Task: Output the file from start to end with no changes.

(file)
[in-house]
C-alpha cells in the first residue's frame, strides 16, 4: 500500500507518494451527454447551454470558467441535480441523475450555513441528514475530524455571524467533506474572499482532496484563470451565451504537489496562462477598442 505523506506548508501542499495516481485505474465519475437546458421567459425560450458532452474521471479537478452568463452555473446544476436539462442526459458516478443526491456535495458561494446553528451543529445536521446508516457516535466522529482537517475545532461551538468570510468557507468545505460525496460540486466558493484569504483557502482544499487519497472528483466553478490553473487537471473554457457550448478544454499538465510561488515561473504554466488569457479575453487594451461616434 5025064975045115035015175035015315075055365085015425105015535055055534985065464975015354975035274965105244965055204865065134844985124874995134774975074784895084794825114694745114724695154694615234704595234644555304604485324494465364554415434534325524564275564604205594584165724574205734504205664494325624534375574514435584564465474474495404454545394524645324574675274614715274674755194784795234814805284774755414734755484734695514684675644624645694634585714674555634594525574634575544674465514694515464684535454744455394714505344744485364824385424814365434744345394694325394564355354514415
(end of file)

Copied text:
[in-house]
C-alpha cells in the first residue's frame, strides 16, 4: 500500500507518494451527454447551454470558467441535480441523475450555513441528514475530524455571524467533506474572499482532496484563470451565451504537489496562462477598442 505523506506548508501542499495516481485505474465519475437546458421567459425560450458532452474521471479537478452568463452555473446544476436539462442526459458516478443526491456535495458561494446553528451543529445536521446508516457516535466522529482537517475545532461551538468570510468557507468545505460525496460540486466558493484569504483557502482544499487519497472528483466553478490553473487537471473554457457550448478544454499538465510561488515561473504554466488569457479575453487594451461616434 5025064975045115035015175035015315075055365085015425105015535055055534985065464975015354975035274965105244965055204865065134844985124874995134774975074784895084794825114694745114724695154694615234704595234644555304604485324494465364554415434534325524564275564604205594584165724574205734504205664494325624534375574514435584564465474474495404454545394524645324574675274614715274674755194784795234814805284774755414734755484734695514684675644624645694634585714674555634594525574634575544674465514694515464684535454744455394714505344744485364824385424814365434744345394694325394564355354514415